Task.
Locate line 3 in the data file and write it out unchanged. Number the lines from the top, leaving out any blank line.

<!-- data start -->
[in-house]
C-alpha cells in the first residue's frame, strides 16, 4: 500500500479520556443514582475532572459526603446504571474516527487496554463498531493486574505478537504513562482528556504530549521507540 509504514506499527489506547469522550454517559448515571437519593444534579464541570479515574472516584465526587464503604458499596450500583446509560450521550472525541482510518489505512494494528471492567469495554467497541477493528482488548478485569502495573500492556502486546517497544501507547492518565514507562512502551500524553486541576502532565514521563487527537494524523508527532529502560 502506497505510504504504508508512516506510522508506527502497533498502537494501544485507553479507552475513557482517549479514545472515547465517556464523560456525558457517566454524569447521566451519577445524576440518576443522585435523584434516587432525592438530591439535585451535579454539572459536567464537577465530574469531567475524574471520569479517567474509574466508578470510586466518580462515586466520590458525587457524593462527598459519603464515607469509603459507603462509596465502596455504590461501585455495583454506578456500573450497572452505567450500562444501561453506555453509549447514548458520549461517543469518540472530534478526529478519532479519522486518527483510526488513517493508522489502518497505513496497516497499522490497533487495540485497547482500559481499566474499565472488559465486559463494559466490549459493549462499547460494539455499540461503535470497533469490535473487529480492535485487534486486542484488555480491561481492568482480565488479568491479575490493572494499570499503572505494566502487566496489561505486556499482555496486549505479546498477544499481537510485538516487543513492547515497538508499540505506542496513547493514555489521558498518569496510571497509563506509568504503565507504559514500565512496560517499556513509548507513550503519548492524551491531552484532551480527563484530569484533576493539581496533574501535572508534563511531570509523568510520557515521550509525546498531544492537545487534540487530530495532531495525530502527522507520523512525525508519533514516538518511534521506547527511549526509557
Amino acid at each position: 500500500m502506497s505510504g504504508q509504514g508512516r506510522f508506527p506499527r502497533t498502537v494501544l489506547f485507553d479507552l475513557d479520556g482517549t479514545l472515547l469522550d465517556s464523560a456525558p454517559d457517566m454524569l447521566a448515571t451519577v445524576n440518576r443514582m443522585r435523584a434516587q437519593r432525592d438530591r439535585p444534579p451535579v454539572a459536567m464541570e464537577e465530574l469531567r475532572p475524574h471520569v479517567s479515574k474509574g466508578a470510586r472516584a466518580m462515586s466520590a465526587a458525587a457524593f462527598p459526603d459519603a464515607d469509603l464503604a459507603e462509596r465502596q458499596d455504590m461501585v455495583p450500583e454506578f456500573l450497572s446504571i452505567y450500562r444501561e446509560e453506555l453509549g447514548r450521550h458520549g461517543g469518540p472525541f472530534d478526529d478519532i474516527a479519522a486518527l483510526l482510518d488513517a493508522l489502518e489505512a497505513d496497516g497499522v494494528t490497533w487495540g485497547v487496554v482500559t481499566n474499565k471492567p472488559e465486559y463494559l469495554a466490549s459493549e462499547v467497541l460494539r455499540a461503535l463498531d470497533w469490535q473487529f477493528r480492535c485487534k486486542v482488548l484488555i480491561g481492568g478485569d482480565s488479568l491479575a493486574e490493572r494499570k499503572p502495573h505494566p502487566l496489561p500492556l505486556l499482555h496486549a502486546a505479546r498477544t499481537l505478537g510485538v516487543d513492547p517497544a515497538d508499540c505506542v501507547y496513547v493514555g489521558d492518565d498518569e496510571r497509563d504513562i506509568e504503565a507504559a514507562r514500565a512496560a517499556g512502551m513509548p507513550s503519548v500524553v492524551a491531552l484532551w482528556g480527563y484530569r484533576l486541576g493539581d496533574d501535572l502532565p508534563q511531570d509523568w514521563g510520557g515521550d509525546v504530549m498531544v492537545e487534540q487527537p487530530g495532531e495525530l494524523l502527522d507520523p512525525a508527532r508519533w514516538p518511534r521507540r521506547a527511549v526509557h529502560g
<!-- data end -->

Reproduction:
Amino acid at each position: 500500500m502506497s505510504g504504508q509504514g508512516r506510522f508506527p506499527r502497533t498502537v494501544l489506547f485507553d479507552l475513557d479520556g482517549t479514545l472515547l469522550d465517556s464523560a456525558p454517559d457517566m454524569l447521566a448515571t451519577v445524576n440518576r443514582m443522585r435523584a434516587q437519593r432525592d438530591r439535585p444534579p451535579v454539572a459536567m464541570e464537577e465530574l469531567r475532572p475524574h471520569v479517567s479515574k474509574g466508578a470510586r472516584a466518580m462515586s466520590a465526587a458525587a457524593f462527598p459526603d459519603a464515607d469509603l464503604a459507603e462509596r465502596q458499596d455504590m461501585v455495583p450500583e454506578f456500573l450497572s446504571i452505567y450500562r444501561e446509560e453506555l453509549g447514548r450521550h458520549g461517543g469518540p472525541f472530534d478526529d478519532i474516527a479519522a486518527l483510526l482510518d488513517a493508522l489502518e489505512a497505513d496497516g497499522v494494528t490497533w487495540g485497547v487496554v482500559t481499566n474499565k471492567p472488559e465486559y463494559l469495554a466490549s459493549e462499547v467497541l460494539r455499540a461503535l463498531d470497533w469490535q473487529f477493528r480492535c485487534k486486542v482488548l484488555i480491561g481492568g478485569d482480565s488479568l491479575a493486574e490493572r494499570k499503572p502495573h505494566p502487566l496489561p500492556l505486556l499482555h496486549a502486546a505479546r498477544t499481537l505478537g510485538v516487543d513492547p517497544a515497538d508499540c505506542v501507547y496513547v493514555g489521558d492518565d498518569e496510571r497509563d504513562i506509568e504503565a507504559a514507562r514500565a512496560a517499556g512502551m513509548p507513550s503519548v500524553v492524551a491531552l484532551w482528556g480527563y484530569r484533576l486541576g493539581d496533574d501535572l502532565p508534563q511531570d509523568w514521563g510520557g515521550d509525546v504530549m498531544v492537545e487534540q487527537p487530530g495532531e495525530l494524523l502527522d507520523p512525525a508527532r508519533w514516538p518511534r521507540r521506547a527511549v526509557h529502560g